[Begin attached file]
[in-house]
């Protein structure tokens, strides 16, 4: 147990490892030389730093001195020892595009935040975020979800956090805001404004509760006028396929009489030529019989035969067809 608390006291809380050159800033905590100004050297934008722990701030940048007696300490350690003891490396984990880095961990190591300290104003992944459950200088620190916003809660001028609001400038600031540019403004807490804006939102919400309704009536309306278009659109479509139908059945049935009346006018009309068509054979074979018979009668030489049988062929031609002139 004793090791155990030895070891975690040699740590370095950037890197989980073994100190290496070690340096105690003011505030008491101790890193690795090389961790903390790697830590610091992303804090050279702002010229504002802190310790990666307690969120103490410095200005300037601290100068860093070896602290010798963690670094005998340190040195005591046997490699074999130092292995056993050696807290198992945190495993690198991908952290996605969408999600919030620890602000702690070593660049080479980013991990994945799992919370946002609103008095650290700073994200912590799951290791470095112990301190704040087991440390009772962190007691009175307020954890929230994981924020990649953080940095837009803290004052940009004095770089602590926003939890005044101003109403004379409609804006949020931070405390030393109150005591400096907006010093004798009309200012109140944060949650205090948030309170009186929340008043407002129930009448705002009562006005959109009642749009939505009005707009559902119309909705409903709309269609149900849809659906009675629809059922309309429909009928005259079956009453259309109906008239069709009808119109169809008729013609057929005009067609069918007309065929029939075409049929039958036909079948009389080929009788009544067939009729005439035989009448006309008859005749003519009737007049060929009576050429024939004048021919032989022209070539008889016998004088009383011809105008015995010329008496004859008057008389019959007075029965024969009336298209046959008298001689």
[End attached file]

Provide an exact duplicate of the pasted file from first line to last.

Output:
[in-house]
């Protein structure tokens, strides 16, 4: 147990490892030389730093001195020892595009935040975020979800956090805001404004509760006028396929009489030529019989035969067809 608390006291809380050159800033905590100004050297934008722990701030940048007696300490350690003891490396984990880095961990190591300290104003992944459950200088620190916003809660001028609001400038600031540019403004807490804006939102919400309704009536309306278009659109479509139908059945049935009346006018009309068509054979074979018979009668030489049988062929031609002139 004793090791155990030895070891975690040699740590370095950037890197989980073994100190290496070690340096105690003011505030008491101790890193690795090389961790903390790697830590610091992303804090050279702002010229504002802190310790990666307690969120103490410095200005300037601290100068860093070896602290010798963690670094005998340190040195005591046997490699074999130092292995056993050696807290198992945190495993690198991908952290996605969408999600919030620890602000702690070593660049080479980013991990994945799992919370946002609103008095650290700073994200912590799951290791470095112990301190704040087991440390009772962190007691009175307020954890929230994981924020990649953080940095837009803290004052940009004095770089602590926003939890005044101003109403004379409609804006949020931070405390030393109150005591400096907006010093004798009309200012109140944060949650205090948030309170009186929340008043407002129930009448705002009562006005959109009642749009939505009005707009559902119309909705409903709309269609149900849809659906009675629809059922309309429909009928005259079956009453259309109906008239069709009808119109169809008729013609057929005009067609069918007309065929029939075409049929039958036909079948009389080929009788009544067939009729005439035989009448006309008859005749003519009737007049060929009576050429024939004048021919032989022209070539008889016998004088009383011809105008015995010329008496004859008057008389019959007075029965024969009336298209046959008298001689």